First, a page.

Getting Absurd

The Shakespeare Theatre of New Jersey meets ‘The Bald Soprano.’

By: Stuart Duncan

Mary Bacon, Walker Jones and Kelly McAndrew star in The Shakespeare Theatre

of New Jersey’s production of The Bald Soprano.

   Let’s start off by suggesting that The Shakespeare Theatre in Madison may just be the most courageous regional theater in the country. A few years back it scheduled Shakespeare’s King John, which everyone knows is the Bard’s worst, quite possibly unproduceable, work. Well, in the hands of Paul Mullins and a wonderful cast, it became a minor masterpiece.
   Just this season, the company already has given us Ferenc Molnar’s seldom-staged The Play’s The Thing to huge laughs, and audiences were stunned by its charm. This season has also seen a resounding production of the enigmatic Measure For Measure as well as an outdoor romp, the sold out, held-over version of Shakespeare’s A Midsummer Night’s Dream that rivaled Peter Brook’s celebrated 1963 version.
   And now the company brings us The Bald Soprano, Eugène Ionesco’s 1950 work that ushered in the "theater of the absurd" and led the way for Satre and Samuel Beckett. Ionesco would follow up with The Lesson (1951), The Chairs (1952) and his best-known play, Rhinoceros in 1959. At Madison, director Matthew Arbour is at the helm of a superb cast of six and The Bald Soprano gets a definitive staging that may not please, but should satisfy.
   There are some background facts you should know: It was the first play written by Ionesco, who up to that time had earned a meager living as a translator and proofreader. He was 41 when the play was published. It came about as a direct result of his having attempted to learn English from primers provided to him at the time. Some have said the play is about "the constant struggle to make sense of what is going on into the present." That, of course, is absurd.
   Johann Wolfgang von Goethe said it better: "When ideas fail, words come in very handy."
   If you think of a play in linear terms, The Bald Soprano will leave you seething. But, OK, here is kind of what happens: A typically English couple, the Smiths (Matthew Floyd Miller in what may just be the stuffiest stuffed shirt in years) and Kelly McAndrew (who may just have the finest pasted smile in those same years) are sitting in a typically English drawing room, having just enjoyed a typically English dinner. The clock strikes 19. "Oh, it’s nine o’clock" gushes Mrs. Smith and we are off. The blond maid (Angela Pierce) announces that the Martins have arrived for their dinner date, only slightly absurd since we have just been told what a delicious dinner the Smiths have just enjoyed.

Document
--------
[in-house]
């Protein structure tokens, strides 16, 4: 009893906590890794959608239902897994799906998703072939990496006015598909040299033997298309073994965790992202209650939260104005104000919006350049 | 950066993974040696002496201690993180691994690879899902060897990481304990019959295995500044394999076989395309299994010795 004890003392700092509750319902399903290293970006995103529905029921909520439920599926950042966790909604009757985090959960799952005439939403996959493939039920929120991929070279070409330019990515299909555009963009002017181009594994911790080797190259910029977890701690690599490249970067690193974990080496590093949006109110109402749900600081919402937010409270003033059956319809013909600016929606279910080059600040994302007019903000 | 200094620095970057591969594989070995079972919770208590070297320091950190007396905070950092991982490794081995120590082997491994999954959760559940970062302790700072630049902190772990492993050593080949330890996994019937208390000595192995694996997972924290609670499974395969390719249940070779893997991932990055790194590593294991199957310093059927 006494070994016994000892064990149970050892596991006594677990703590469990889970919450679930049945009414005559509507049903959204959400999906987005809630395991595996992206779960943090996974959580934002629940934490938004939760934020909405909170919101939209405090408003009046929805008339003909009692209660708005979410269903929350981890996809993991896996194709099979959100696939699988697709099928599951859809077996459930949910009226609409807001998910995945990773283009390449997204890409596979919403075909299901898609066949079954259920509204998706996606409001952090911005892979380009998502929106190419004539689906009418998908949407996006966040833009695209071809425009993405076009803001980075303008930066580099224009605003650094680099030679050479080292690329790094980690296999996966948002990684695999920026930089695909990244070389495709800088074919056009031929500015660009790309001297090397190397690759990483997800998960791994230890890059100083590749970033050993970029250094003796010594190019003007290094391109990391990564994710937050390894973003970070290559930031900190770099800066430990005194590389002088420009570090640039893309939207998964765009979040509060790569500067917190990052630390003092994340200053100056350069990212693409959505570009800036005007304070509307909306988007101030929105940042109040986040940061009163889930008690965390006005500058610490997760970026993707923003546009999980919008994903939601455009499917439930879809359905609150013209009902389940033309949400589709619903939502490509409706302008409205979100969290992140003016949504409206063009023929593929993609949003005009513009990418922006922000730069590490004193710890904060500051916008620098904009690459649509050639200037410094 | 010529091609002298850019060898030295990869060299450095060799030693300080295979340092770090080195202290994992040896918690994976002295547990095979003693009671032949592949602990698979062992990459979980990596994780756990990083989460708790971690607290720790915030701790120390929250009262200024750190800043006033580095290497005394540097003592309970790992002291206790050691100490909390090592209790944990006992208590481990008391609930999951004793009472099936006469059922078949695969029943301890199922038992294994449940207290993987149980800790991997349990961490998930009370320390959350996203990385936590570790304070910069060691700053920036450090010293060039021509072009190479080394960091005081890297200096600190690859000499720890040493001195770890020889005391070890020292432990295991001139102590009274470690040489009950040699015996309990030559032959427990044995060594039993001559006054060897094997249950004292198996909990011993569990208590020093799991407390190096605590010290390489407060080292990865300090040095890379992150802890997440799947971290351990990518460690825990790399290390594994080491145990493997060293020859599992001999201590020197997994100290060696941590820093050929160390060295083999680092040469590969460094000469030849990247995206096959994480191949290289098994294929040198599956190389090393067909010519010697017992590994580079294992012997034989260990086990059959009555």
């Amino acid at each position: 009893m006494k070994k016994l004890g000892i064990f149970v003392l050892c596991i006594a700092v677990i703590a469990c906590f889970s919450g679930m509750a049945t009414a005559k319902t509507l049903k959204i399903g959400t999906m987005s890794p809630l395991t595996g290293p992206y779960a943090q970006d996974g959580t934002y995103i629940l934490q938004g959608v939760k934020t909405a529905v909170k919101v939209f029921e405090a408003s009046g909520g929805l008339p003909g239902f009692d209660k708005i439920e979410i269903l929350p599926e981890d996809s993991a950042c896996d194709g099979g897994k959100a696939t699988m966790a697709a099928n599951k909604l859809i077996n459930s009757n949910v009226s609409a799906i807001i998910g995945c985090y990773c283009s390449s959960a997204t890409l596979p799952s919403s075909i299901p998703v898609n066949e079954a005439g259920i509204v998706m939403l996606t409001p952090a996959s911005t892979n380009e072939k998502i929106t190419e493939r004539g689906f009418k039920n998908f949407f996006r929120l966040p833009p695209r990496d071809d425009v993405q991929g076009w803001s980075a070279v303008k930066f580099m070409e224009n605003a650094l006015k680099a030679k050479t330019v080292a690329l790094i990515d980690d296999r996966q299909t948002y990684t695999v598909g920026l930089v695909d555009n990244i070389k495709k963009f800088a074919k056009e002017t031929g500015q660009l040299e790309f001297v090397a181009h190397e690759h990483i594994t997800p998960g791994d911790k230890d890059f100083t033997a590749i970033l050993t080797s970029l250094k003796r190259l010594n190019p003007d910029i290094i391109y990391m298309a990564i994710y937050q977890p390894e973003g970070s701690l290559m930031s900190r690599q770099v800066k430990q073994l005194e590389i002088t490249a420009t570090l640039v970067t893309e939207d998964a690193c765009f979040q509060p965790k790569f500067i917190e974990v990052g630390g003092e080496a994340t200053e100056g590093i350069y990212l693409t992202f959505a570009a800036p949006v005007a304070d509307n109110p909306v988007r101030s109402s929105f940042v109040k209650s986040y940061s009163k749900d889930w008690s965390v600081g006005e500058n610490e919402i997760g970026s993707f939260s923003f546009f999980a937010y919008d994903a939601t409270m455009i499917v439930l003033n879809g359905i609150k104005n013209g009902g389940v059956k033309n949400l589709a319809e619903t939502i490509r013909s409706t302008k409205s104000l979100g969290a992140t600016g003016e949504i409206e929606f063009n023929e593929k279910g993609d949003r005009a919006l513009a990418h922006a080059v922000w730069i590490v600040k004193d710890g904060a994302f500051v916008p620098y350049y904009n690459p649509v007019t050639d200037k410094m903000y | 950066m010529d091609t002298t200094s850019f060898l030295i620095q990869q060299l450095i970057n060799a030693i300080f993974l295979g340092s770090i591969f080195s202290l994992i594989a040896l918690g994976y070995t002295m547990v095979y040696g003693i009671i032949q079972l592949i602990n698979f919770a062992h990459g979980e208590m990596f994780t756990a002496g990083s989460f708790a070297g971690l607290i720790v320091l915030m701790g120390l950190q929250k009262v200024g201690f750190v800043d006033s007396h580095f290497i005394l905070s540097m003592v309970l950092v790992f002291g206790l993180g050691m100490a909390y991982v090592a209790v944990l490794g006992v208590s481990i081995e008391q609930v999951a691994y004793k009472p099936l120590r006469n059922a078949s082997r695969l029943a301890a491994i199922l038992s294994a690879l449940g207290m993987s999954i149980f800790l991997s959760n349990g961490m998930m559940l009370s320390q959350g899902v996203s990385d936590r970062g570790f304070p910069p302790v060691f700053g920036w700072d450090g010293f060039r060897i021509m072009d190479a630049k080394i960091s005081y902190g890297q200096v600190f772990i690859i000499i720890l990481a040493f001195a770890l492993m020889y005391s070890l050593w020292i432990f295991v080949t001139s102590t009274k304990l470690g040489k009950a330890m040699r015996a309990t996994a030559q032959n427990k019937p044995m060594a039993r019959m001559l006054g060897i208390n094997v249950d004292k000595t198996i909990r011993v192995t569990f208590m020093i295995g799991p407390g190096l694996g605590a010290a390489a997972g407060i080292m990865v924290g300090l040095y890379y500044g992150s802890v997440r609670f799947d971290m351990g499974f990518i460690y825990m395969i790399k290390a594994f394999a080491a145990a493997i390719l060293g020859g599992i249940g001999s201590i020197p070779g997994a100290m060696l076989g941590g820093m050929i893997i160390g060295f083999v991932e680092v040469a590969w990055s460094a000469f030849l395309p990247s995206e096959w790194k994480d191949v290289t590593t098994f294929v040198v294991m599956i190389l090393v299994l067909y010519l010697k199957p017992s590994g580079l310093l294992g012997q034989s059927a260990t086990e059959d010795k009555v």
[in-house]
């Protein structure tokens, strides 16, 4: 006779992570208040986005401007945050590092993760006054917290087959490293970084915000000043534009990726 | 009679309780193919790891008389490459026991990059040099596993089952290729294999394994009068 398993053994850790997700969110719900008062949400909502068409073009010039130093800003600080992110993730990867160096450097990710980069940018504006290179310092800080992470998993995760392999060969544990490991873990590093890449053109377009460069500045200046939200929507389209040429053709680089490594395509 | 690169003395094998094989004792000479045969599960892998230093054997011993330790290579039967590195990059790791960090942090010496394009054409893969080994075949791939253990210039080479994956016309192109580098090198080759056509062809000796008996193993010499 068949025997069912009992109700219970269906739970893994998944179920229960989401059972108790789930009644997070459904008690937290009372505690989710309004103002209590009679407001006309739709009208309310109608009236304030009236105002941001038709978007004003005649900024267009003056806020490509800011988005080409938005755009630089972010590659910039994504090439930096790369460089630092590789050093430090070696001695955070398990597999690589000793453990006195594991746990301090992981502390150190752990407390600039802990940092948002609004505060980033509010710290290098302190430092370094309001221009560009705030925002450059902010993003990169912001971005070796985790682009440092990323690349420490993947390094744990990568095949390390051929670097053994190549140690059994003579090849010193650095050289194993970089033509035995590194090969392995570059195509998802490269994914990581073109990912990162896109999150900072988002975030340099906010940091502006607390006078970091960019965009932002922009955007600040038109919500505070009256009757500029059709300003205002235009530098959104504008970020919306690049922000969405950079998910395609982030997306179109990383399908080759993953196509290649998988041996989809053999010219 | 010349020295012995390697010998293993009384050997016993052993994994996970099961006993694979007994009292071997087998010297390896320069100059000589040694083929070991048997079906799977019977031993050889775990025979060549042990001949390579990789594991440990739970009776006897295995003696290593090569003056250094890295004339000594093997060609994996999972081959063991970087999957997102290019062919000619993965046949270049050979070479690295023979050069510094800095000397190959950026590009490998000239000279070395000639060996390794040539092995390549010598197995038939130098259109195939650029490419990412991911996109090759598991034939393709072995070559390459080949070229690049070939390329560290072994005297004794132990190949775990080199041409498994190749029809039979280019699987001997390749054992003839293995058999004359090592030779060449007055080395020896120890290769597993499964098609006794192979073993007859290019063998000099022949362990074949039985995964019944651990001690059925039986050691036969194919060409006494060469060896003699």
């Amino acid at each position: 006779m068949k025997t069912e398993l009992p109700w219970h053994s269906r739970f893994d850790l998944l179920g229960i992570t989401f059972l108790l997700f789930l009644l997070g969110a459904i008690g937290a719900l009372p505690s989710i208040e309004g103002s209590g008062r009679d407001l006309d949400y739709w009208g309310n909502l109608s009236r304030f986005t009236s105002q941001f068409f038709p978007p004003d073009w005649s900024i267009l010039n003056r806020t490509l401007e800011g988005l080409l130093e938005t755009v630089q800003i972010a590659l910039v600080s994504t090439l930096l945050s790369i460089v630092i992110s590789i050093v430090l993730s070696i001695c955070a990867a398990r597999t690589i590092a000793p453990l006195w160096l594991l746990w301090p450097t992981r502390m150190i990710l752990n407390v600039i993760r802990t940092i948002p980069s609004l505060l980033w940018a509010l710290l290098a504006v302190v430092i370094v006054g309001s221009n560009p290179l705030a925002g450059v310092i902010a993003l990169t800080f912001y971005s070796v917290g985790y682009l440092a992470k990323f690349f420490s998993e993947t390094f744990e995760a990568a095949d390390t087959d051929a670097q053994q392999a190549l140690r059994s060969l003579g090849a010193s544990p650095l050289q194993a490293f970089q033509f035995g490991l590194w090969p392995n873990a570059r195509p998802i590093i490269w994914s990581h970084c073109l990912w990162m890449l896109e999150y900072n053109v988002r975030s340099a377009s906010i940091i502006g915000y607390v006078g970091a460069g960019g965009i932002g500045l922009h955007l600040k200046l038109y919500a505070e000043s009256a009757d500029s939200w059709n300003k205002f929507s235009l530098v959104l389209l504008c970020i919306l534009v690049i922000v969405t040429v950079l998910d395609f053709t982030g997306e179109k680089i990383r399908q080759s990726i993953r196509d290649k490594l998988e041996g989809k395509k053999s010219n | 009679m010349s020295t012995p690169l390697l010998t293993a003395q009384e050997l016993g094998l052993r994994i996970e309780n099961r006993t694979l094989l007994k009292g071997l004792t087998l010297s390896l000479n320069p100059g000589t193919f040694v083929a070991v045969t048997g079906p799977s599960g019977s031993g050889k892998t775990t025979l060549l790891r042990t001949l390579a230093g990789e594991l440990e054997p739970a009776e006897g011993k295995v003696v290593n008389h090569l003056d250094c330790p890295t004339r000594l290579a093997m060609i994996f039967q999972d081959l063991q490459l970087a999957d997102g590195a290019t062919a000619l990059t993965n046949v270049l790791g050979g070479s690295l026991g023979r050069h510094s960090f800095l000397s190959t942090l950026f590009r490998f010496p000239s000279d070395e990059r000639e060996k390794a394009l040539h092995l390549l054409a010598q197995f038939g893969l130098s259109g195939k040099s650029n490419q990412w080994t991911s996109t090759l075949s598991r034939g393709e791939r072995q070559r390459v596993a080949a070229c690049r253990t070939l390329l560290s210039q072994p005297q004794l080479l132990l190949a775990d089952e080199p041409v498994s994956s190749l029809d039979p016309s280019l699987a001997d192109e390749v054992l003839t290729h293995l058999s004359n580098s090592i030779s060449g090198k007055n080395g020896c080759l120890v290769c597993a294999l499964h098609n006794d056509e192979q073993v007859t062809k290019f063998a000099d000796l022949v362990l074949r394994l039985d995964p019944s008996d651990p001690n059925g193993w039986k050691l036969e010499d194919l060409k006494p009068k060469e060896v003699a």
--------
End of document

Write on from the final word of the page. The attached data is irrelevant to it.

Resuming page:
The Martins are left to get acquainted while the Smiths dress for dinner. This takes a bit of doing (as Mr. Martin, Greg Jackson has perhaps the broadest array of perplexed looks seen in years; Mary Bacon’s Mrs. Martin has the brightest chirpy-bird patter) since the pair don’t seem to realize that they indeed are married and have been for years. And finally, a true stranger arrives — the fire chief in desperate need of a fire to extinguish, but perfectly willing to play word games while he waits. The role is played with great understatement by Walker Jones.
   It obviously is not everybody’s cup of tea, but it runs only 70 minutes, is very funny at times, disturbing at other moments and frighteningly incisive in the bargain. You are not likely to find a better cast, and director Arbour has given them the time to make brilliant choices. The theater, incidentally, hosts a talk-back with members of the company after each performance.
The Bald Soprano continues at the F.M. Kirby Shakespeare Theatre on the campus of Drew University, 36 Madison Ave., Madison, through Aug. 26. Performances: Tues. 7:30 p.m., Wed.-Fri. 8 p.m., Sat. 2, 8 p.m., Sun. 2, 7 p.m. Tickets cost $28-$52; (973) 408-5600;